- Onset occurs most commonly in individuals aged 10-30 years. Although an increasing number of presternal keloids have formed due to coronary artery bypass operations and other similar procedures conducted on persons belonging to older age groups.
- Most keloids are round, oval, or oblong with regular margins; however, some have crab claw-like configurations with irregular borders.
- The consistency of keloids varies from soft and doughy to rubbery and hard. This is a huge contributing factor when identifying a keloid.
- Keloids are harmless to general health and do not change into skin cancers.
- Early lesions are erythematous, meaning they’re red due to local congestion of the skin.
- Aged lesions become brownish red and then pale as they age.
- Lesions are usually devoid of hair follicles and other functioning adnexal glands.
- From weeks to months to years, keloids generally grow slow.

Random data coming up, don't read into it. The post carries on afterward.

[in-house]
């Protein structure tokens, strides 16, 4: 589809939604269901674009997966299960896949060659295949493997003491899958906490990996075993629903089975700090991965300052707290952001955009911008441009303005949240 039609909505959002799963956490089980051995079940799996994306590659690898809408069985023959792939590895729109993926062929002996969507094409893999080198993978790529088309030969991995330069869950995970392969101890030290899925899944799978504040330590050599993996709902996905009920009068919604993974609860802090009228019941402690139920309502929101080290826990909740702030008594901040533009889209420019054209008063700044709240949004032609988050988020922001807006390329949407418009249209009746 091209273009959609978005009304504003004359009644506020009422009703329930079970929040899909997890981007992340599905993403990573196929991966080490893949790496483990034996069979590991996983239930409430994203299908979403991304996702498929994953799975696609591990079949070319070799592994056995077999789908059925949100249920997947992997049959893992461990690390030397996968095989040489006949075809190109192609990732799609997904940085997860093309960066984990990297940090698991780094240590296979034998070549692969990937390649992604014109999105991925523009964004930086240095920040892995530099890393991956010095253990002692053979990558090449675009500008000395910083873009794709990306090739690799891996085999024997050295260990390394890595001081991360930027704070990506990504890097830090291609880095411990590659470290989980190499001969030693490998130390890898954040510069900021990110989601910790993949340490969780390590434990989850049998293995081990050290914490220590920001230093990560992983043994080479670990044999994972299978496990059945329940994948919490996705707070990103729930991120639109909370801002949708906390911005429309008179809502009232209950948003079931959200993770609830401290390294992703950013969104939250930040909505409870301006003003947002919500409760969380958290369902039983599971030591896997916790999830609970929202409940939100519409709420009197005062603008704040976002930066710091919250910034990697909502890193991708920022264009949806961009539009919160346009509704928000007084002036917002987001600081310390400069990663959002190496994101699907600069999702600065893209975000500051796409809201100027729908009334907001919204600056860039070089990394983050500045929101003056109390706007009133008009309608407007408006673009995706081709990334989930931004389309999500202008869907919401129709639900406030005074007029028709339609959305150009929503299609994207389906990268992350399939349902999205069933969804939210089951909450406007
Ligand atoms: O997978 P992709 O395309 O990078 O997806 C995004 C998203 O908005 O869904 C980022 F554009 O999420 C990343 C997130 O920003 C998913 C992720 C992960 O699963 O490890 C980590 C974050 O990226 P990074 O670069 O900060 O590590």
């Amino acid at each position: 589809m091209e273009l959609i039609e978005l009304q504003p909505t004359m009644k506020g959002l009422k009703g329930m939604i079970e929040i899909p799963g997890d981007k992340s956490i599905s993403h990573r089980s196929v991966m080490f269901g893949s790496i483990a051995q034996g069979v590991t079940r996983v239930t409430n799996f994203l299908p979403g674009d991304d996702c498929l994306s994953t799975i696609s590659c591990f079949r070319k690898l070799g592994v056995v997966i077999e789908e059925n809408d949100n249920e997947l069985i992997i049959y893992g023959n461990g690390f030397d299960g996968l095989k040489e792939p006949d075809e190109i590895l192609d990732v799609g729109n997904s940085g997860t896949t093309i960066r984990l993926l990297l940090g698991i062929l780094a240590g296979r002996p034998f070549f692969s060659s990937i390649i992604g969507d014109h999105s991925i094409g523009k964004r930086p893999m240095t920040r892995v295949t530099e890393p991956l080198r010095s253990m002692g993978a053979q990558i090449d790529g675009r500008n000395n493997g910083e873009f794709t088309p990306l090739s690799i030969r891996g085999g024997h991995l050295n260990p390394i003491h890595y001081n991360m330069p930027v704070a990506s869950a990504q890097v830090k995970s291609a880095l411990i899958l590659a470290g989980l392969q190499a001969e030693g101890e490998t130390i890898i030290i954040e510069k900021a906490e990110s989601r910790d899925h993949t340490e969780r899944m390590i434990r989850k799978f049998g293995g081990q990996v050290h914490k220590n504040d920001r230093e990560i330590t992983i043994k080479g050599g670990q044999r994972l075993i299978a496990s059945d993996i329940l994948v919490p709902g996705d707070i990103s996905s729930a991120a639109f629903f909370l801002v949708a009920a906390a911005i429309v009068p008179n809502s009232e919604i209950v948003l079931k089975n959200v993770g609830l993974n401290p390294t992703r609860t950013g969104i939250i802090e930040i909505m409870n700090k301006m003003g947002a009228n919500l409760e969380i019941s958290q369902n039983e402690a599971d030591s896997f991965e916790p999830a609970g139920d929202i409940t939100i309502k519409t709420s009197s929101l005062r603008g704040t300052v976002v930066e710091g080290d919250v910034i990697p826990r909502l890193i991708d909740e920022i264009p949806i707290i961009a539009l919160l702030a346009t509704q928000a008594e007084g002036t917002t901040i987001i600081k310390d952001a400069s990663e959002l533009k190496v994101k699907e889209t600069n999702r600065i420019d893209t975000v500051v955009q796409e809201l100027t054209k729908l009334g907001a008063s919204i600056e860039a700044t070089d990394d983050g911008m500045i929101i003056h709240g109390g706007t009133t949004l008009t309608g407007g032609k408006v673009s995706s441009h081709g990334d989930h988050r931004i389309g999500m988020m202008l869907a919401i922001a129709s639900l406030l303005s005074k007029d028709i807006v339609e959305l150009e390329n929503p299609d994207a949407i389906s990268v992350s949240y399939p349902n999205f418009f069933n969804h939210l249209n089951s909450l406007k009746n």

- Occasionally, keloids enlarge rapidly, increasing threefold in size within months.
- Once they stop growing, keloids do not usually cause symptoms and become dormant.
- Keloids escape the boundaries of the healed wound but rarely extend into the subcutaneous tissue which lies below.
On varying body parts:
- Keloids on the ears, neck, and abdomen tend to grow from peduncles.
- Keloids on the central chest are raised and flat scars becoming narrower as they reach the top.
- Keloids overlying a joint can contract and restrict movement.
- Most patients face 1 or 2 keloids. Infrequently, patients with spontaneous keloids have multiple lesions, as do patients who develop keloids subsequent to chicken pox or acne spots.